Video and data used to dissect basketball’s every move

Basketball players are among the most intensely analyzed athletes in the world, and using a combination of highly detailed game data and video technology, Synergy Sports Technology has taken it to a whole new level.

Garrick Barr, video coordinator for the Phoenix Suns, and Nils B. Lahr, a former Microsoft engineer, run the Phoenix-based Synergy Sports, a service business designed to help NBA coaches study the game and their players’ performance.

Barr began in 1998 by logging every NBA game and then generating an “offensive tendency report” for every player. Now, in his partnership with Lahr, Synergy Sports adds a new dimension by bringing together those fine-grained statistics with associated video clips.

For example, a coach wants to determine the best way to stop Dirk Nowitzki of the Dallas Mavericks. Synergy’s system has recorded every offensive step Nowitzki has made since he joined the league in 1998. The system allows a coach to click on any statistic and get video clips from the last three seasons of 20, 50 or even 2000 plays that show Nowitzki making a particular move.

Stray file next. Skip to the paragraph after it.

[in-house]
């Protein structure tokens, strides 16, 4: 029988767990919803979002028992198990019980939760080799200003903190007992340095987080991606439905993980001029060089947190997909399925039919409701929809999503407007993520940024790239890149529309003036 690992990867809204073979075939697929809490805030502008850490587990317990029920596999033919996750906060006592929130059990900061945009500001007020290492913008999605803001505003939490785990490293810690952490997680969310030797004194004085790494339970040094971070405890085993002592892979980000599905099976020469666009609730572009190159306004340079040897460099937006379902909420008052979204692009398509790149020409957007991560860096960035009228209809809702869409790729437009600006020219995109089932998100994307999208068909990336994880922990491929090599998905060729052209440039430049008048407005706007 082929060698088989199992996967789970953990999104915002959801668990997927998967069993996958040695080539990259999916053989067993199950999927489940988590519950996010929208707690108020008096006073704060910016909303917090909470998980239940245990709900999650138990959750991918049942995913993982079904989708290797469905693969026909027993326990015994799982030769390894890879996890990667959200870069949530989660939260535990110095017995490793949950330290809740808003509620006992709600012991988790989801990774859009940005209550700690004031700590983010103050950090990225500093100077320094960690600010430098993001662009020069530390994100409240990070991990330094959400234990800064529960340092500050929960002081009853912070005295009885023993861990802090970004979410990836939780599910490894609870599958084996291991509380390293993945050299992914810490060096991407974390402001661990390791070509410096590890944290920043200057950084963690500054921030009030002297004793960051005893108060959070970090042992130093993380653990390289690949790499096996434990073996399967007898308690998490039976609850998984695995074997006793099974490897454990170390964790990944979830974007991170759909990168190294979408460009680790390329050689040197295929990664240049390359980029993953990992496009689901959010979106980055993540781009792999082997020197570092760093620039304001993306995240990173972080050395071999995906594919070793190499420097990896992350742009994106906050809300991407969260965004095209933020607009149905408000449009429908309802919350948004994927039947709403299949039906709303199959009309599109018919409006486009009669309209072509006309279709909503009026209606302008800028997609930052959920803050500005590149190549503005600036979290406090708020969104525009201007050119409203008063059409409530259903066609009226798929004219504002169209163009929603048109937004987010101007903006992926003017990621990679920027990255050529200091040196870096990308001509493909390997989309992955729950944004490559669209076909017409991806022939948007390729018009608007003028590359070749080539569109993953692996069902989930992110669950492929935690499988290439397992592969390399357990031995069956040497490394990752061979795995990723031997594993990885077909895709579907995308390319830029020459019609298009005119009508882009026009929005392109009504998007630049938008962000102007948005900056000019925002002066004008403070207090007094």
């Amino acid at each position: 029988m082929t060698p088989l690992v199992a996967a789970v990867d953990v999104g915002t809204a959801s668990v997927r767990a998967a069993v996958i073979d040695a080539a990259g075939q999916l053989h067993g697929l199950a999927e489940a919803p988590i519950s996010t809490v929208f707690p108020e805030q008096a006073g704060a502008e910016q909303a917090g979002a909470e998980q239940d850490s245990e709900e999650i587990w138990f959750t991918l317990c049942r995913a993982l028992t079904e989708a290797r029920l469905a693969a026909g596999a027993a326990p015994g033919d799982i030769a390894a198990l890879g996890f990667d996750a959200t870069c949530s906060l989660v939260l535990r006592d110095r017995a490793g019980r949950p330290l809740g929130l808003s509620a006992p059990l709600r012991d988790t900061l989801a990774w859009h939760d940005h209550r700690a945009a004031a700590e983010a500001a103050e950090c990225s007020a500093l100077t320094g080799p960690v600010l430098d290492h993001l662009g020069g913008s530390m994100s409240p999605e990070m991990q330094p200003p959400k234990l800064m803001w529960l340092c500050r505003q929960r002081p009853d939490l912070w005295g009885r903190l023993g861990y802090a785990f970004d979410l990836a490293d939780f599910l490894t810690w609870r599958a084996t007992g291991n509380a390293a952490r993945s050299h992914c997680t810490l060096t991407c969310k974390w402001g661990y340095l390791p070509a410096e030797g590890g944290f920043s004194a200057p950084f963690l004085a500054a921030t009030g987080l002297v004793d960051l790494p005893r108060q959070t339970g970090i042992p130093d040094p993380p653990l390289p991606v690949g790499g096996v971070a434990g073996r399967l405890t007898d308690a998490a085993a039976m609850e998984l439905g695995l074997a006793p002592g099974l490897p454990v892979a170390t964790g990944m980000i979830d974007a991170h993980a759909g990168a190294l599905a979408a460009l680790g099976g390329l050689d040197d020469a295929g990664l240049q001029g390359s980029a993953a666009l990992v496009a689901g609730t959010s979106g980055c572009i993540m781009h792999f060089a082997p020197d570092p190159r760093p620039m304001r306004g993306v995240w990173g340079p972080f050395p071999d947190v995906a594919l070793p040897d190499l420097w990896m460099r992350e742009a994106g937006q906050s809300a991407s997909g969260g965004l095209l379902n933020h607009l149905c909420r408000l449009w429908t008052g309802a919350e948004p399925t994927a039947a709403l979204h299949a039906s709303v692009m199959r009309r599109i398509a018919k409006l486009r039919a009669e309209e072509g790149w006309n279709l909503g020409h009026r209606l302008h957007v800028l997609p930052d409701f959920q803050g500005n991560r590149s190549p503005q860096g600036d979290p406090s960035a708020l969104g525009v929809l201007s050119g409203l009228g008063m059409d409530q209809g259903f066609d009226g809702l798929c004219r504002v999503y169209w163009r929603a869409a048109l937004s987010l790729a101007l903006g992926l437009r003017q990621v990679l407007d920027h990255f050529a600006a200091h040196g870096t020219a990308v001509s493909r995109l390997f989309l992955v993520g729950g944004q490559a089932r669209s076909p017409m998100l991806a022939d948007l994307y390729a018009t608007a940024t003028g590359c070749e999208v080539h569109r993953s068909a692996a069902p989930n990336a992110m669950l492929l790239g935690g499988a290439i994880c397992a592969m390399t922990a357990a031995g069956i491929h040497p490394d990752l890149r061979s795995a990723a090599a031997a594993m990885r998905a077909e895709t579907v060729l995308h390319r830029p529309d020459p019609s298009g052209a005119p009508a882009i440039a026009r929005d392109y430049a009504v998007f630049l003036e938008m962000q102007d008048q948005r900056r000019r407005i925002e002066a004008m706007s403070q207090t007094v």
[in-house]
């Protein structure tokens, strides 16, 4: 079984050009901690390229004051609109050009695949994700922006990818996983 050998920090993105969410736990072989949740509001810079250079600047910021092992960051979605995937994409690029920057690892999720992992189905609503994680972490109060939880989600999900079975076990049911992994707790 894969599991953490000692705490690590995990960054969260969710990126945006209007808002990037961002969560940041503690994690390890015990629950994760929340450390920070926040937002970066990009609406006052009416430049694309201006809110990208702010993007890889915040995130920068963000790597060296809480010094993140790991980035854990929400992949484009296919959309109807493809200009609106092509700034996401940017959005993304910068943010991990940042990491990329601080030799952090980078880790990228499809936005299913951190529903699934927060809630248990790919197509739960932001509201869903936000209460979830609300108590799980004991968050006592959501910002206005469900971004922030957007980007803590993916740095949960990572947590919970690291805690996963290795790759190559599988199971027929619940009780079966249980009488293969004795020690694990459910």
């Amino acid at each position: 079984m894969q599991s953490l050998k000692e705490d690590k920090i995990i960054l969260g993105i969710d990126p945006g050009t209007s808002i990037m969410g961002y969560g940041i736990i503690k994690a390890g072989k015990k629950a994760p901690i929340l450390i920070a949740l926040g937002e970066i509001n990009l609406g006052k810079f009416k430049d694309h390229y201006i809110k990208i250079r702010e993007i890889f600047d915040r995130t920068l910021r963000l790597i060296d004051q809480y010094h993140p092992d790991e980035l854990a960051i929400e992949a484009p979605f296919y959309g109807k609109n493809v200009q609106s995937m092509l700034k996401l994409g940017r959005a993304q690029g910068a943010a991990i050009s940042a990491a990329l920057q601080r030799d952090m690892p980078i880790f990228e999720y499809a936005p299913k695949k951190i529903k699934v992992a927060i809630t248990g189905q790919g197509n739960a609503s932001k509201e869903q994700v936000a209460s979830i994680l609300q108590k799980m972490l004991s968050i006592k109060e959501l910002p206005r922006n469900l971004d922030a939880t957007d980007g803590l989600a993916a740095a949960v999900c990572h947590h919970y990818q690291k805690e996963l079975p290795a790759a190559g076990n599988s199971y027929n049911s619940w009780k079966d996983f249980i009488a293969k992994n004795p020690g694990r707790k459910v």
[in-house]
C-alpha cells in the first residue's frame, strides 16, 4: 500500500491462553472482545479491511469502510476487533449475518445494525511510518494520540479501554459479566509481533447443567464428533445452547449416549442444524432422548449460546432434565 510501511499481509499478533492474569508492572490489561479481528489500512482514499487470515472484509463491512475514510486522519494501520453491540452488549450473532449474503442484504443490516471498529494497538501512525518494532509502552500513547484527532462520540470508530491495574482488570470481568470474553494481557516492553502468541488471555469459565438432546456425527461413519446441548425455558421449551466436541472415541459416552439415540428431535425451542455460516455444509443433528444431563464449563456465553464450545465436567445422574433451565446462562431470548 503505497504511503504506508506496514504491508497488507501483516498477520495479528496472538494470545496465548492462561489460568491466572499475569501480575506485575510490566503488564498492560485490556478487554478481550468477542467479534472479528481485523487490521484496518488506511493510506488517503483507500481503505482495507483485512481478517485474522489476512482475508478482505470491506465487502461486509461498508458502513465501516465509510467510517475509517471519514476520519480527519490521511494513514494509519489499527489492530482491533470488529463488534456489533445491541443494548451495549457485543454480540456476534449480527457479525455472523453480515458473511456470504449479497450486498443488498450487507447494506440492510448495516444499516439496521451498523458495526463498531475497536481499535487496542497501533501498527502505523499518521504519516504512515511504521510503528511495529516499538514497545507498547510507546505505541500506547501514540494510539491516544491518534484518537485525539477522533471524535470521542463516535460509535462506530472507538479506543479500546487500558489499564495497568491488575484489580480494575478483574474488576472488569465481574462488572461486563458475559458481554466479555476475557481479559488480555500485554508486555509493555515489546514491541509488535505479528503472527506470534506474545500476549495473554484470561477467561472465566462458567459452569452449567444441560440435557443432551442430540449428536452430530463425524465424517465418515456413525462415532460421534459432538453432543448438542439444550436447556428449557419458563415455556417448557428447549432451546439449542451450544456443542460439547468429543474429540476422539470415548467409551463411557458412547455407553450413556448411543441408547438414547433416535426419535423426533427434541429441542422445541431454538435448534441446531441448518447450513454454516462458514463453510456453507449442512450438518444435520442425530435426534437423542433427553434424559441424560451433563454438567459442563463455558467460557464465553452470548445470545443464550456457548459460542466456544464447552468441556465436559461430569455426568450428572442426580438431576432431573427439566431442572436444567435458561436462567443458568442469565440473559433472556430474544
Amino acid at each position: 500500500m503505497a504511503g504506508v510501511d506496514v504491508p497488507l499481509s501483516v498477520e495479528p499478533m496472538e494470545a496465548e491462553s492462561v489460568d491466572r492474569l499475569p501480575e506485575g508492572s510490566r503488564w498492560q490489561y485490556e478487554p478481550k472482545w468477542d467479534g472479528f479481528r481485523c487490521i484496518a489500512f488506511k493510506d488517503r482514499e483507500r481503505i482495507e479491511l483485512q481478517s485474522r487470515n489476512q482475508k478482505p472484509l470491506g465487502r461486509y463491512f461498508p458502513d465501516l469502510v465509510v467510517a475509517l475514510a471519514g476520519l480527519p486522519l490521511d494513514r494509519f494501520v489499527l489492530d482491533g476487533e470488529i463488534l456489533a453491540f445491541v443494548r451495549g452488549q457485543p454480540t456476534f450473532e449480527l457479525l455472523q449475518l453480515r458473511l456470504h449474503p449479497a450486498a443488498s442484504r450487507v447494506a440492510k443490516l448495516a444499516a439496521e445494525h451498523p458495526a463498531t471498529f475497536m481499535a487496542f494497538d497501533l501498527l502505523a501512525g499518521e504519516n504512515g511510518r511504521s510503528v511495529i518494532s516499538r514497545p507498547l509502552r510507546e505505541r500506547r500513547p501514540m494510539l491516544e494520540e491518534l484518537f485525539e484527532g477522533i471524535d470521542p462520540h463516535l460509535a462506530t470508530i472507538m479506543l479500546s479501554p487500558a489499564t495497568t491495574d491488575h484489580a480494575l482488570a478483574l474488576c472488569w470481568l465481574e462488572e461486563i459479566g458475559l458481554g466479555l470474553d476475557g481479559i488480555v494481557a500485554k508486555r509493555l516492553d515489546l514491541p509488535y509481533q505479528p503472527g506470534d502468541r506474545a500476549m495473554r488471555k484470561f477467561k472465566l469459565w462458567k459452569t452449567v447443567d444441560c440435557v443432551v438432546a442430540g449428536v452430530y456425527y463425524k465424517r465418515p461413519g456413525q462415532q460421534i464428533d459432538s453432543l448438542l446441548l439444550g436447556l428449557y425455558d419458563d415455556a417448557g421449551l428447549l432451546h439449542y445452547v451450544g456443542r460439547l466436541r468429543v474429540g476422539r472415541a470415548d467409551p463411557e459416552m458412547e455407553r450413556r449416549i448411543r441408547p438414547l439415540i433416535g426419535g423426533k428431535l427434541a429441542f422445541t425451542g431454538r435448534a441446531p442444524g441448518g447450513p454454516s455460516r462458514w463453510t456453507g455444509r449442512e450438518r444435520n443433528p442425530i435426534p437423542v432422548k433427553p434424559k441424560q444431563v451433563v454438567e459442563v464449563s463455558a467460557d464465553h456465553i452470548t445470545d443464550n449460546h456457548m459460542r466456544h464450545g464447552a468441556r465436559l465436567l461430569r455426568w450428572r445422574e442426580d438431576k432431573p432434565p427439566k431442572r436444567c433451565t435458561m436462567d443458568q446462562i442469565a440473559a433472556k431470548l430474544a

Four teams signed up for Synergy’s beta service in the 2004-05 season. “The New York Times” reported that Mark Cuban, the owner of the Dallas Mavericks, liked the company’s service so much that he became Synergy’s primary outside investor.

When the service was formally launched for the 2005-06 season, the two teams that reached the finals happened to be the Mavericks and the Miami Heat, another Synergy client. Finding it hard to pitch his service to team executives, Barr told them, “It’s Google for basketball.”

This season, Synergy’s client list expanded to 14 NBA teams. Coincidentally, the NBA is well into an eight-year digitization project to preserve 400,000 hours of games and highlights from videotape. After two years, the project is now up to about a million gigabytes of data.